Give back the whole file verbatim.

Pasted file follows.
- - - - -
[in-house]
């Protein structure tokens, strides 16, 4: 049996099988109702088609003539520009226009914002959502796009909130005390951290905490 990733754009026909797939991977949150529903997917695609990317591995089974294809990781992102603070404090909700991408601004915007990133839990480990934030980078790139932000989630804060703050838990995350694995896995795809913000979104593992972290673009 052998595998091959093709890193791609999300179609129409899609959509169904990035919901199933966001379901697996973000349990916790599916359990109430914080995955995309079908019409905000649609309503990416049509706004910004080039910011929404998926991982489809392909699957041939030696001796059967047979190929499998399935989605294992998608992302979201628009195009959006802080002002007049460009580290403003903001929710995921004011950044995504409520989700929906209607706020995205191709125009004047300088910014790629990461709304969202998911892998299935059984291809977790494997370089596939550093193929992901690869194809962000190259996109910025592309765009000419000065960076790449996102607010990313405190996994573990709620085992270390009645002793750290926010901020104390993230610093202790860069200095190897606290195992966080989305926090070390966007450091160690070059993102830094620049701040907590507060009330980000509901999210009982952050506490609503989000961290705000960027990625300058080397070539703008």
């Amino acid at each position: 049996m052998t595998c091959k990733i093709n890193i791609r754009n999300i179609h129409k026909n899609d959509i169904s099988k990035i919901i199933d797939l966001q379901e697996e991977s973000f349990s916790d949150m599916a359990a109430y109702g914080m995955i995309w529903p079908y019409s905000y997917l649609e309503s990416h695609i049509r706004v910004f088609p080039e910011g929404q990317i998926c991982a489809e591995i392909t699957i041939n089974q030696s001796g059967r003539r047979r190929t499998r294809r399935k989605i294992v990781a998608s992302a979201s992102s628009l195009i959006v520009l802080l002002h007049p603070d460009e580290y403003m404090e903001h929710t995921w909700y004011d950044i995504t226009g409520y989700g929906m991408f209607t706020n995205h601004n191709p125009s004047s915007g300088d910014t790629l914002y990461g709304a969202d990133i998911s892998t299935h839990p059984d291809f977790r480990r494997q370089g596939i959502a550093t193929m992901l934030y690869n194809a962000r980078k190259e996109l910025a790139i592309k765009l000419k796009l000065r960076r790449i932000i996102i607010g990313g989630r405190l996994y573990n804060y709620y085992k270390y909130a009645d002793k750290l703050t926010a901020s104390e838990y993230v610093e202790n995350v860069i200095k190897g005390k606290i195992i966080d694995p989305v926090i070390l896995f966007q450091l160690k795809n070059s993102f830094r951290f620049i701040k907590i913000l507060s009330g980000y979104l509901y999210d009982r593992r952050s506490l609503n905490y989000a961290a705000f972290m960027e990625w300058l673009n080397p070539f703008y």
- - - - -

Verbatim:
[in-house]
């Protein structure tokens, strides 16, 4: 049996099988109702088609003539520009226009914002959502796009909130005390951290905490 990733754009026909797939991977949150529903997917695609990317591995089974294809990781992102603070404090909700991408601004915007990133839990480990934030980078790139932000989630804060703050838990995350694995896995795809913000979104593992972290673009 052998595998091959093709890193791609999300179609129409899609959509169904990035919901199933966001379901697996973000349990916790599916359990109430914080995955995309079908019409905000649609309503990416049509706004910004080039910011929404998926991982489809392909699957041939030696001796059967047979190929499998399935989605294992998608992302979201628009195009959006802080002002007049460009580290403003903001929710995921004011950044995504409520989700929906209607706020995205191709125009004047300088910014790629990461709304969202998911892998299935059984291809977790494997370089596939550093193929992901690869194809962000190259996109910025592309765009000419000065960076790449996102607010990313405190996994573990709620085992270390009645002793750290926010901020104390993230610093202790860069200095190897606290195992966080989305926090070390966007450091160690070059993102830094620049701040907590507060009330980000509901999210009982952050506490609503989000961290705000960027990625300058080397070539703008």
């Amino acid at each position: 049996m052998t595998c091959k990733i093709n890193i791609r754009n999300i179609h129409k026909n899609d959509i169904s099988k990035i919901i199933d797939l966001q379901e697996e991977s973000f349990s916790d949150m599916a359990a109430y109702g914080m995955i995309w529903p079908y019409s905000y997917l649609e309503s990416h695609i049509r706004v910004f088609p080039e910011g929404q990317i998926c991982a489809e591995i392909t699957i041939n089974q030696s001796g059967r003539r047979r190929t499998r294809r399935k989605i294992v990781a998608s992302a979201s992102s628009l195009i959006v520009l802080l002002h007049p603070d460009e580290y403003m404090e903001h929710t995921w909700y004011d950044i995504t226009g409520y989700g929906m991408f209607t706020n995205h601004n191709p125009s004047s915007g300088d910014t790629l914002y990461g709304a969202d990133i998911s892998t299935h839990p059984d291809f977790r480990r494997q370089g596939i959502a550093t193929m992901l934030y690869n194809a962000r980078k190259e996109l910025a790139i592309k765009l000419k796009l000065r960076r790449i932000i996102i607010g990313g989630r405190l996994y573990n804060y709620y085992k270390y909130a009645d002793k750290l703050t926010a901020s104390e838990y993230v610093e202790n995350v860069i200095k190897g005390k606290i195992i966080d694995p989305v926090i070390l896995f966007q450091l160690k795809n070059s993102f830094r951290f620049i701040k907590i913000l507060s009330g980000y979104l509901y999210d009982r593992r952050s506490l609503n905490y989000a961290a705000f972290m960027e990625w300058l673009n080397p070539f703008y």